The bargain-lovers guide to cost-effective shopping
Want to save a small (or not-so-small) fortune on your weekly grocery shop? It’s not as hard as you might think, with these five simple hacks.
Another day, another bag of groceries. Food shopping is the second highest household expense, according to the Australian Bureau of Statistics (behind housing costs) – but you might as well take 20% of what you’ve just paid for and throw it in the bin. According to sustainable food charity Foodwise1, Aussies discard up to 20% of the food they buy which amounts to $8 billion and 4,000,000 tonnes of national food wastage every year. The good news is, with a few adjustments to the way you shop and cook, you could be keeping that money in your bank account, and putting it towards a financial goal, like buying a house. Read on for some easy tricks that will make a positive impact on your wallet – and the planet.
DO A STOCKTAKE
Open your fridge and survey the contents. Is there a wilting lettuce crying out to join a salad before it turns to water? It’s possible then, that you haven’t followed the golden rule of grocery shopping: always take a list, and only buy what you need. With a bit of simple planning for the week ahead, your lettuce will remain crisp, and your food will be eaten before it expires.
Hot tip: What to do with the foods that have only days before they become bin worthy? Head to Foodwise.com.au, find the recipe planner and add the ingredients you have, for instantly-generated, simple recipes, and zero wastage. Clever!
USE TECH TO YOUR ADVANTAGE
Why spend precious time trudging up and down aisles looking for bargains when there are apps that have done the hard work for you? Try Frugl (free, iOS or Android) which calculates all the best deals and shows you how much money you’re saving2. Half Price (free, iOS or Android) is another useful app which alerts you to all the 50% off specials in Coles, Woolworths, BWS and Liquorland3. All the major supermarkets have their own apps as well, making it easier than ever to track down bargains.
Hot tip: Try YWaste4, a free app (iOS or Android) designed to tell you which food outlets have surplus food at the end of the day. The food is discounted, and it saves business from losing money as a result of food wastage. Win-win all round.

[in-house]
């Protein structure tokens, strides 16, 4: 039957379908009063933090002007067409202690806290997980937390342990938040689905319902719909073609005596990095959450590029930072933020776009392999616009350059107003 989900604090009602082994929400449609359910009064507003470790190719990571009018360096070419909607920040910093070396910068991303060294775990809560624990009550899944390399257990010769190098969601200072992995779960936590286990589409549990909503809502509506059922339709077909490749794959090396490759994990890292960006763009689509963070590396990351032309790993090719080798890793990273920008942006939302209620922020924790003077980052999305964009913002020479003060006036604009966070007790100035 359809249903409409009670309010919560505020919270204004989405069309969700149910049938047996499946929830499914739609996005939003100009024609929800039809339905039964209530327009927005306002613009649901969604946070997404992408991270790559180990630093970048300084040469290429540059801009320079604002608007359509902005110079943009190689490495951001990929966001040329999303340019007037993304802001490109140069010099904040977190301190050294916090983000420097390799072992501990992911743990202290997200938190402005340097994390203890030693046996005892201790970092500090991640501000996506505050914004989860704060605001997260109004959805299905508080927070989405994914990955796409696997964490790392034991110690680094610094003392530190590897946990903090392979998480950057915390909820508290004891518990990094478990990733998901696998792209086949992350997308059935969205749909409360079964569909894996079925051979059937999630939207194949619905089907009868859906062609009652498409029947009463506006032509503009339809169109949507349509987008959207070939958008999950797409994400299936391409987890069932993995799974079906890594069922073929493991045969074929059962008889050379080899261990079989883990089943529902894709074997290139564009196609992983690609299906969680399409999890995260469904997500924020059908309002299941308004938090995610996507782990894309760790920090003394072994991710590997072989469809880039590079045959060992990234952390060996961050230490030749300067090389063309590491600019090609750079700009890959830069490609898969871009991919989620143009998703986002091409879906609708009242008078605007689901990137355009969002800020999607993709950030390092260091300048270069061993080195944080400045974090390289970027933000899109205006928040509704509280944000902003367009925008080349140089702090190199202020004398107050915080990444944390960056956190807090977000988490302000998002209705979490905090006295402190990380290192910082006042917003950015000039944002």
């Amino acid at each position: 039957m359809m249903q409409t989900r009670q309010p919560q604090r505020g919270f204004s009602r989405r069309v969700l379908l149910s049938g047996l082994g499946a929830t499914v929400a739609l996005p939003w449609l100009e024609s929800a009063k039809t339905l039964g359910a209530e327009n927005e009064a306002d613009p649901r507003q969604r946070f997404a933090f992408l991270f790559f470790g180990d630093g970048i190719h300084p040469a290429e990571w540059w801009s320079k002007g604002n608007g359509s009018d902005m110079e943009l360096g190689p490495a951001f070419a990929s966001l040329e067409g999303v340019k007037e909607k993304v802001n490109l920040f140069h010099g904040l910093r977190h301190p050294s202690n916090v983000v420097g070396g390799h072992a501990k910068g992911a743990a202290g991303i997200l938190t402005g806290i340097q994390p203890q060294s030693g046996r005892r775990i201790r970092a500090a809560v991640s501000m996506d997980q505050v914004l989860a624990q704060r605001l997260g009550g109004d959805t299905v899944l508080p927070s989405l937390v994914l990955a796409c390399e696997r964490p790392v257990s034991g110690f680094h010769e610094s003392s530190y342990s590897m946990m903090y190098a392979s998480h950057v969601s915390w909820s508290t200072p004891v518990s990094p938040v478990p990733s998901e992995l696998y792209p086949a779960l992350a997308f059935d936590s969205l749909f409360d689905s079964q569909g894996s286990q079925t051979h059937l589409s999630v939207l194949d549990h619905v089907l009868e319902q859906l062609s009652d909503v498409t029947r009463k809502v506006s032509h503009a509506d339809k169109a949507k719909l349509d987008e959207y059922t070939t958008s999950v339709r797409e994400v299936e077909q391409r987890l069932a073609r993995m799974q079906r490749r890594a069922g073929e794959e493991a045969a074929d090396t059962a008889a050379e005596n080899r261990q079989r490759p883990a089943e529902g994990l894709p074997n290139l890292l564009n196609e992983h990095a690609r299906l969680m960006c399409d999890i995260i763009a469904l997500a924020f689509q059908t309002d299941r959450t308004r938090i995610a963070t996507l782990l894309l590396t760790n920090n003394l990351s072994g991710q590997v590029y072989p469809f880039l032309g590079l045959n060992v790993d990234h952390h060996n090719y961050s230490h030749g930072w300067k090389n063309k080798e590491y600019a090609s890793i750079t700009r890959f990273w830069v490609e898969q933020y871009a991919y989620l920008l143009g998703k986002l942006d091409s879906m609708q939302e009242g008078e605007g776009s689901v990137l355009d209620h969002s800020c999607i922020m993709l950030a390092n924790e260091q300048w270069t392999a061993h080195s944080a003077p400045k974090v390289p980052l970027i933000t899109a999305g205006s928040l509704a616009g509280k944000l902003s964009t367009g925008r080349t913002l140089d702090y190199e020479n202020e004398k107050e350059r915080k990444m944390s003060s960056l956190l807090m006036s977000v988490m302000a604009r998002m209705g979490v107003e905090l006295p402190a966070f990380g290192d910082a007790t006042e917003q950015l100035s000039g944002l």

SWITCH UP YOUR PROTEIN
When Paul, Mary and Stella McCartney launched Meat Free Monday in 2009, it was to raise awareness of the environmental impact of animal agriculture and industrial fishing5. But eating meat free a few days a week will also benefit your savings. Swap lamb for legumes and steak for a hearty salad. Just compare: 350g of chicken breast: $9.99. A tin of chickpeas which can become the protein source for a main meal? 80c.
Hot tip: Get creative with recipes that make plant-proteins appealing for the whole family. Think: veggie lasagne, cottage pie, bean quesadillas, fried rice, veggie burgers. For more inspiration, the internet has everything you could possibly need.
DO YOUR OWN SLICING AND DICING
Put down the pre-cut potatoes and the ready-made carrot sticks. A 1kg bag of carrots in Woolies is $2 per kilo. A 300g bag of pre-cut carrot sticks is $3, which works out at $10 per kilo. For even greater discounts, look for supermarket specials selling fruit and veg that are discounted because they don’t look as aesthetically pleasing as their perfectly formed counterparts. It tastes just as good.
Hot tip: Rather than be dazzled by the advertised price, most supermarket labels also list how much an item is per 100g, or per kilo, allowing you to make sure you’re getting the best value for money.
LOOK BELOW EYE LEVEL
Supermarkets have a whole host of sneaky marketing and shelf-placement tricks, designed to make you spend more. Products with a higher profit margin tend to be placed at eye level, so they’re easiest to throw in the trolley. Look down: chances are you’ll find generic brands that are just as good, for less. Be aware too, of items placed by the checkout, or on the way to pantry staples like eggs and milk, designed to tempt impulse purchases.
Hot tip: Budget. It sounds boring but it works. Challenge yourself by logging the amount you spend per week on fruit and veg, then look at ways you can cut costs. When you can see the money you’re saving, it becomes infinitely more motivating.